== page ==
About the Authors
Chad O'Carroll has written on North Korea since 2010 and writes between London and Seoul.
The ‘Adrian Hong Chang’ accused this week of leading a dramatic break-in at the DPRK embassy in Spain is a U.S.-based human rights activist long involved in North Korea-related issues, multiple sources confirmed to NK News on Wednesday.
Adrian Hong, who the Spanish High Court alleges led a group of ten in the raid, was a founder of the Liberty in North Korea (LiNK) NGO.
From 2015 he served as head of the Joseon Institute, an organization preparing for “increasingly imminent, dramatic change in the Democratic People’s Republic of Korea (DPRK).”
The organization’s website – which appears to have been dormant since August 2017 – said that while its work “remains highly sensitive,” it would in the future be willing to provide “full cooperation” to “whatever entity is presiding over change” in the DPRK.
“The world should not wait until crises emerge to react – it can prepare now, today, to soften a future North Korean landing…” promotional material on the organization’s website reads.
Its mission statement bears similarities to that of the secretive Cheollima Civil Defense (CCD) “government-in-exile” organization, which is yet to reveal its identity but took responsibility for the raid in a statement issued on Tuesday.
Cheollima, which in the past provided assistance to the son of the assassinated half-brother of Kim Jong Un, insisted in its statement that the raid was “not an attack” but rather a response to an “urgent situation in the Madrid embassy.”
One Washington, D.C.-based human rights activist familiar with Hong’s activities said the Joseon Institute was “a cover probably, to prepare for all of this.”
“It is Adrian (who is) behind this whole Cheollima Civil Defense,” they said, corroborating what two other sources told NK News.
“His parents are/were missionaries to Mexico, so I think that’s how he got a Mexican passport.”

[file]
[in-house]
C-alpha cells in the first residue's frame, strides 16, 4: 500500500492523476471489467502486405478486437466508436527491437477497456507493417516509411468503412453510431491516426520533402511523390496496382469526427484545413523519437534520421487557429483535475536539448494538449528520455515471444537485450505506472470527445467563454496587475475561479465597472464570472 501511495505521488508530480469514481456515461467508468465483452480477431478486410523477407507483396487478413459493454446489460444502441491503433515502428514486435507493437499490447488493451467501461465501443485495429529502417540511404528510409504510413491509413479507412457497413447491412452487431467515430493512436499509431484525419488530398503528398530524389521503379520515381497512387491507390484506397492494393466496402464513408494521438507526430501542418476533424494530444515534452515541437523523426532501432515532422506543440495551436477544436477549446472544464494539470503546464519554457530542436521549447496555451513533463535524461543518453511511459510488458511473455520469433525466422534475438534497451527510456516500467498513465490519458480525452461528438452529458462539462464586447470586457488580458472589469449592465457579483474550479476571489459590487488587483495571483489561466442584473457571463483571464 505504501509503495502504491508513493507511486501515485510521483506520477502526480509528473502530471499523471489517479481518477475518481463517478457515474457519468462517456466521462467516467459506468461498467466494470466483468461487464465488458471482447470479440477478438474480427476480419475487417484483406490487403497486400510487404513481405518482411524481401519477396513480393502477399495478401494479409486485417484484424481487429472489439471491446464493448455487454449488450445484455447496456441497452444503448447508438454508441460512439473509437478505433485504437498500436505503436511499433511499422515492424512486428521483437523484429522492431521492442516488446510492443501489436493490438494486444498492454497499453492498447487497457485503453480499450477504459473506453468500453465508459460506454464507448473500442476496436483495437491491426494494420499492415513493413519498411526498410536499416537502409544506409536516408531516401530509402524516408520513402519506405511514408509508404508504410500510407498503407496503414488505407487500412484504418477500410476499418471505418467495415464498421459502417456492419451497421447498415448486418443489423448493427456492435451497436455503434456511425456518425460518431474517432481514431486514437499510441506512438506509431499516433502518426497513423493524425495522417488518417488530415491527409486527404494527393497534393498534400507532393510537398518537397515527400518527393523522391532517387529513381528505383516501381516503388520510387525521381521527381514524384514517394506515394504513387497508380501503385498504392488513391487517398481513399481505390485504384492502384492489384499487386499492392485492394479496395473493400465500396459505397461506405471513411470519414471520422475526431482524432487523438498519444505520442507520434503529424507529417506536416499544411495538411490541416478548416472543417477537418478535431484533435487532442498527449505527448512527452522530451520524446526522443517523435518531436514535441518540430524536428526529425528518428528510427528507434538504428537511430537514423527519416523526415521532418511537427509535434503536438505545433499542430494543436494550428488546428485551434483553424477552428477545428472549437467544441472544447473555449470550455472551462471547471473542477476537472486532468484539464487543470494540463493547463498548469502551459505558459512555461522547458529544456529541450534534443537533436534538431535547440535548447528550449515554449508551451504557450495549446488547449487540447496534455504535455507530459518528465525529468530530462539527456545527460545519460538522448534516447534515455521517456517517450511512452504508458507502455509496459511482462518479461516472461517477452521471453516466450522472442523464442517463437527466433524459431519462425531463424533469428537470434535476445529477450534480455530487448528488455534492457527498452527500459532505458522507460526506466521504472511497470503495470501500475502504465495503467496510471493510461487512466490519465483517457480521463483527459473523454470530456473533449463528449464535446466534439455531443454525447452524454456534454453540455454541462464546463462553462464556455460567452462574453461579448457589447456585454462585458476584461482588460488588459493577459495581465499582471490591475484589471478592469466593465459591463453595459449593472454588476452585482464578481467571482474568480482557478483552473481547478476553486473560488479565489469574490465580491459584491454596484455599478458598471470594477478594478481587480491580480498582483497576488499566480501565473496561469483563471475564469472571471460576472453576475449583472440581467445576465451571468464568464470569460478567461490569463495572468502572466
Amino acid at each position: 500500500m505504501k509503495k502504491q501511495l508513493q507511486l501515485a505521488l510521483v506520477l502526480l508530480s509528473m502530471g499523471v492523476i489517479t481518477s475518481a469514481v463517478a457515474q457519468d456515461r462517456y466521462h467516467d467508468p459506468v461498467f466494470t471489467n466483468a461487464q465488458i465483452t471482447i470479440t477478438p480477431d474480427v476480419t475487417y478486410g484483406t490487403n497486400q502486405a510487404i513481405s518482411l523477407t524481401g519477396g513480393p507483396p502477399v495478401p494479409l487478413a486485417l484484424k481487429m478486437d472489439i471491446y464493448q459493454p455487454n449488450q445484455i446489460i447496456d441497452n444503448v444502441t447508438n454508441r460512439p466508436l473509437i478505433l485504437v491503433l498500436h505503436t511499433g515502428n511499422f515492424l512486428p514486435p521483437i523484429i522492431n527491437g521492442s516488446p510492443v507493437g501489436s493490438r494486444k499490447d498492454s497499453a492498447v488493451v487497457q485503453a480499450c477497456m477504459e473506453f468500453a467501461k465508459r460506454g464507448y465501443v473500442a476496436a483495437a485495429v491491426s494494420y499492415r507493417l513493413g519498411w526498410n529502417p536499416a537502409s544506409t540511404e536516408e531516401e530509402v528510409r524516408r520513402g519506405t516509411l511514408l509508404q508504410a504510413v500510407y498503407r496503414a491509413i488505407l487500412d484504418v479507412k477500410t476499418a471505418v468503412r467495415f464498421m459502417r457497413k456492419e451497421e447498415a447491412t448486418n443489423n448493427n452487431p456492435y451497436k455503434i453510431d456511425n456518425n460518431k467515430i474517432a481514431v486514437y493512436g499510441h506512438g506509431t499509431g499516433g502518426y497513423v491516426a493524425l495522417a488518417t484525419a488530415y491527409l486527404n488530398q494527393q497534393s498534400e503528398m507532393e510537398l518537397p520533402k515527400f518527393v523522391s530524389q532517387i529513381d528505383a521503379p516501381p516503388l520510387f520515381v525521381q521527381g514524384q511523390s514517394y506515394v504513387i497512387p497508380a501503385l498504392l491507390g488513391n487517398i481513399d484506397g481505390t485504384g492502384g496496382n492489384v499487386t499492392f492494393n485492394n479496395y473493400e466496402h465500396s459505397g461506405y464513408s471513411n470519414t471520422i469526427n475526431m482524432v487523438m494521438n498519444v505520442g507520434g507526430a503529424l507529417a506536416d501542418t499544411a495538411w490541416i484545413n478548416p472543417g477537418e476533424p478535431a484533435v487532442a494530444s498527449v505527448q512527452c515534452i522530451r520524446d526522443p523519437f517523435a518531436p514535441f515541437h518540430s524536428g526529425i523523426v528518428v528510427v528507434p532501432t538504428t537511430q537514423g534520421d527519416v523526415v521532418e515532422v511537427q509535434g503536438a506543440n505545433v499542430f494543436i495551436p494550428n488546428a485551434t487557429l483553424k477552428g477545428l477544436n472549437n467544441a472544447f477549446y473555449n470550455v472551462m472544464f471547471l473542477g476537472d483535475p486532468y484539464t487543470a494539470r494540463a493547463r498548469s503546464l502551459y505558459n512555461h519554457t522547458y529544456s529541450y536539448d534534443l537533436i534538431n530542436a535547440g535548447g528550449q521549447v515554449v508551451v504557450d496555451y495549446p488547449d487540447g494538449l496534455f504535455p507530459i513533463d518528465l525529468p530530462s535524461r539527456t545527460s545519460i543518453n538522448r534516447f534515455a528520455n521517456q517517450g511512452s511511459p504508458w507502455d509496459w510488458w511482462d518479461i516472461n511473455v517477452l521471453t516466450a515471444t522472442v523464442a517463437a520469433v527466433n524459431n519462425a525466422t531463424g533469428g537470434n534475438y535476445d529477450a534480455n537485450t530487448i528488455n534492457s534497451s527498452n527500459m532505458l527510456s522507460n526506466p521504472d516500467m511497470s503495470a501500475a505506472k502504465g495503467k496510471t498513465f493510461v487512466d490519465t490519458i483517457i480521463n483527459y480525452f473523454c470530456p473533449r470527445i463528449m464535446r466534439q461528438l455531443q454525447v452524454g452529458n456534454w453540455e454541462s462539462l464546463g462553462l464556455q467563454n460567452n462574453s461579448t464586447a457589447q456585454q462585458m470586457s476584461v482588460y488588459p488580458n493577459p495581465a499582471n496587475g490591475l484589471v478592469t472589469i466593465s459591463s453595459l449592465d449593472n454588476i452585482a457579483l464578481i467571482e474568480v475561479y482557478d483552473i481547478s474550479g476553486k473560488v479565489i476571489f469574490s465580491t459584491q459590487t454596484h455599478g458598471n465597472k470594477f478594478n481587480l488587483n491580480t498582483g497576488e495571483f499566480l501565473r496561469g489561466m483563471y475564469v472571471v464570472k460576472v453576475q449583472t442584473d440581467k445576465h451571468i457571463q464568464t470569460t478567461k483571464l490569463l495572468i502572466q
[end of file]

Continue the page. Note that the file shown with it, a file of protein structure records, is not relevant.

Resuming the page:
Though Hong is a U.S. resident, the Spanish court described him as being a Mexican passport holder in its information release on Tuesday.
“This latest stunt… he’s done something similar in 2006 when he needlessly went to China and got arrested with some North Korean refugees,” the activist continued.
During his early tenure as LiNK’s executive director in 2006, Adrian Hong was arrested in China along with two LiNK employees and six North Korean defectors.
Hong and the LiNK staff were attempting to move the defectors through China, though Hong was reportedly taken from his hotel room in Beijing to a prison in Shenyang.
The three LiNK employees were later deported back to the United States, and Hong later wrote about the arrest and the six detained North Koreans, who were dubbed “the Shenyang Six.”
“We know how agonizing it is to think of the possible fate of the Shenyang Six if things do not go well in negotiations with the People’s Republic of China,” Hong wrote, later criticizing the U.S. consulate in Shenyang for turning away the defectors.
“It is absolutely unacceptable and shameful that a United States post will turn away legitimate asylum seekers, especially those that are targeted for capture and repatriation by local authorities.”
While the defectors eventually made it safely to South Korea and were not repatriated back to North Korea, one NGO source working on DPRK issues told NK News in 2014 they believed Hong’s approach was dangerous.
“As you already know, the Founder of LiNK was Adrian Hong and he had a strong regime change approach and put people at risk when he was ‘saving them’,” they said at the time.
“He was a real piece of work,” the source continued, describing his efforts as “so messed up and depressing… all about victims and not about resilience.”
The activist who spoke to NK News this week said they believed his involvement in the Spanish embassy break-in last month showed that Hong had “got sloppy” over the years.
“He touted the fact that he’s prepared for seven years for the Joseon Institute, and yet it all came unraveled in a botched raid that miraculously didn’t have any of them get arrested or killed,” they said.
In an emailed statement on Wednesday, Liberty in North Korea distanced themselves with Hong.
“Adrian Hong was a co-founder of Liberty in North Korea as a college student but has had no involvement with the organization for over ten years,” Hannah Song, CEO of LiNK, said.
“We have no knowledge of his recent activities, and we have no information on the Madrid Embassy incident other than what has been published by the media.”
Hong did not immediately respond to an emailed request for comment by NK News.
Edited by Oliver Hotham
Featured image: Joseon Institute website